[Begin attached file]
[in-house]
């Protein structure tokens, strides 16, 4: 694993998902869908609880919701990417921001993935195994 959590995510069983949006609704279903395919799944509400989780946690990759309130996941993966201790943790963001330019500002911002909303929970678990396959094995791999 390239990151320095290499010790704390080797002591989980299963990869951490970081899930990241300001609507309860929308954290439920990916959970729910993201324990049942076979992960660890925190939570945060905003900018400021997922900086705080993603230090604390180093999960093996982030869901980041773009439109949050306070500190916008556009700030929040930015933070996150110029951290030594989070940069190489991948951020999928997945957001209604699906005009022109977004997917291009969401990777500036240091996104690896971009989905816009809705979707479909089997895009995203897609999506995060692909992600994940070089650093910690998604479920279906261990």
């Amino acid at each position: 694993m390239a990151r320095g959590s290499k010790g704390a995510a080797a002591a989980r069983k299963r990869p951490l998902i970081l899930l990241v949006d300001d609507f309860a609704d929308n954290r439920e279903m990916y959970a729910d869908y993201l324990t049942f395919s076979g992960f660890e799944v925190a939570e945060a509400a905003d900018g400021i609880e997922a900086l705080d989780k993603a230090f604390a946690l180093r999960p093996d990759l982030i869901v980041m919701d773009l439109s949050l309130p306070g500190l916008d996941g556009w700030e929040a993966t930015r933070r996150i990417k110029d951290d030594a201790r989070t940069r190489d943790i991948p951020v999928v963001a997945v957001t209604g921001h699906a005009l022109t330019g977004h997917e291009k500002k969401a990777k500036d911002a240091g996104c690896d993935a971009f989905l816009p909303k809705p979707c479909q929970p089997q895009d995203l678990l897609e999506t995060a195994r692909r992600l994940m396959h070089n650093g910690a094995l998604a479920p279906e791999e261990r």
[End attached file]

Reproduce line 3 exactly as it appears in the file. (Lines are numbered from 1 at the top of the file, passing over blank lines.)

């Amino acid at each position: 694993m390239a990151r320095g959590s290499k010790g704390a995510a080797a002591a989980r069983k299963r990869p951490l998902i970081l899930l990241v949006d300001d609507f309860a609704d929308n954290r439920e279903m990916y959970a729910d869908y993201l324990t049942f395919s076979g992960f660890e799944v925190a939570e945060a509400a905003d900018g400021i609880e997922a900086l705080d989780k993603a230090f604390a946690l180093r999960p093996d990759l982030i869901v980041m919701d773009l439109s949050l309130p306070g500190l916008d996941g556009w700030e929040a993966t930015r933070r996150i990417k110029d951290d030594a201790r989070t940069r190489d943790i991948p951020v999928v963001a997945v957001t209604g921001h699906a005009l022109t330019g977004h997917e291009k500002k969401a990777k500036d911002a240091g996104c690896d993935a971009f989905l816009p909303k809705p979707c479909q929970p089997q895009d995203l678990l897609e999506t995060a195994r692909r992600l994940m396959h070089n650093g910690a094995l998604a479920p279906e791999e261990r």